Why you should care

Because the earth quaked this year, and you might have missed it.

The author is a director of the McKinsey Global Institute.

Recapping the top stories from the past 12 months is the media’s favorite year-end pastime. There will be no shortage of roundups revisiting the outrage in Ferguson, the Republican midterm sweep and the World Cup. Here’s what probably won’t get a lot of attention, but whose economic impact is denominated in hundreds of billions of dollars to trillions: a fattening world, robots and our future sci-fi existence.

Indeed, while focusing on individual events, however momentous, is popular, it tends to gloss over the seismic shifts that reshape the landscape. It’s the long-term technological and economic trends that matter, and from those come my purely personal and idiosyncratic list of things that changed the conversation in 2014, and signal even bigger transformations ahead.

1. Piketty and the elephant in the room. The great inequality debate started back in 2011, when “the 1 percent” entered our lexicon. This year, a 700-page statistical tome became an unlikely best seller and made a rock star out of French economist Thomas Piketty: Capital in the Twenty-First Century makes the case that we’re living in another Gilded Age. It sparked a heated debate over exactly what we ought to do about it, enlivening calls for a living wage across the U.S. and Europe. Cracking this issue will require broader solutions: policy changes, company commitments, educational tools and digital platforms to help reinvent opportunity.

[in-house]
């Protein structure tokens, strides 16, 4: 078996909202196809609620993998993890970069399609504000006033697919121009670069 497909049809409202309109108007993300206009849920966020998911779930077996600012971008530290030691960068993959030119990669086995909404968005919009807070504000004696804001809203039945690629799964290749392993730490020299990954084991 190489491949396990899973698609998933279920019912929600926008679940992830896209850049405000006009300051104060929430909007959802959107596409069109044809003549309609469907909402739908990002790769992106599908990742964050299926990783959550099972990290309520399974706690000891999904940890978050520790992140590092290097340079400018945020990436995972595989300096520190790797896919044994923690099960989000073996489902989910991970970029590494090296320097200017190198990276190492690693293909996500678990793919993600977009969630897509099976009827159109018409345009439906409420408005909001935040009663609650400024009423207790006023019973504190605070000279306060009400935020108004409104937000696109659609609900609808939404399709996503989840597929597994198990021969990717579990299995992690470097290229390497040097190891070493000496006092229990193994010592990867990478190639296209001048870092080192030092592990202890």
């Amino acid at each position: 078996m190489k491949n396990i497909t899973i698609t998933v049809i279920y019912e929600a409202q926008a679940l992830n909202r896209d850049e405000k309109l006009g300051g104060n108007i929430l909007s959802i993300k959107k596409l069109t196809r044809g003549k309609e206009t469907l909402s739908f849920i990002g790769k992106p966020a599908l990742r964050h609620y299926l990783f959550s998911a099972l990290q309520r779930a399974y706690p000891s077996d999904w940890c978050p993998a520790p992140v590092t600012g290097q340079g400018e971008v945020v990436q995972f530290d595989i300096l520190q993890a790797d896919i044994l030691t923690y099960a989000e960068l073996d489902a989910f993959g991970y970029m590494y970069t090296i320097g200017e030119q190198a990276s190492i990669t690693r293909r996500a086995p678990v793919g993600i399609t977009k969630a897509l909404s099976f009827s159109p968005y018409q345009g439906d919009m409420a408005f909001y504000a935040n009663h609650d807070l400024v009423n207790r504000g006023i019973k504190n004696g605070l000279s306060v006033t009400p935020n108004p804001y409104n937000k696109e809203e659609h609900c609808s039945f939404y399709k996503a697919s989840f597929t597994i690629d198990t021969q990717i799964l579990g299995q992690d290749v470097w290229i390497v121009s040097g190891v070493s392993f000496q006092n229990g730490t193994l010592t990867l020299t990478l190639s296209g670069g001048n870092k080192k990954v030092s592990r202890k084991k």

2. Globalization is no longer just about cheap labor. For years, we’ve imagined globalization as plastic product imports from China and oil from the Middle East. But new research shows that trade isn’t so simple anymore. Ideas and innovation now trump cheap goods and labor in terms of economic value flowing across borders. The fastest-growing flows? Exchanges of sophisticated, knowledge-intensive goods and services, data and communications. This new reality is already reshaping trade negotiations and international IP agreements. Advanced economies are owning the knowledge game — the U.S. leads the pack. Hot on its heels — surprise! — is China.

3. Offline, left behind. The Internet hit 3 billion users in 2014. China posted explosive growth, becoming the world’s second-largest e-tailing market virtually overnight. Shortly after its blockbuster IPO, Alibaba posted sales of more than $9 billion on China’s equivalent of “Black Friday” — just a small fraction of China’s digital transformation. But some 60 percent of the world’s population remains offline, due to poverty, lack of education or the absence of basic Internet infrastructure. Most are women, poor and rural, concentrated in roughly 20 countries. Addressing this digital divide is an urgent economic development issue.

4. The days of miracle and wonder are here. When Paul Simon penned this lyric back in 1986, he probably never dreamed of the intersection of genomics and big data. Scientists have created the world’s first synthetic enzymes, a possible precursor to next-gen medical treatments and diagnostics. Unprecedented computing power and new genomics promise to transform health care and agriculture, creating heartier crops that could help feed the world. But along with this comes thorny ethical and legal policy questions that we’ll be wrestling with for years.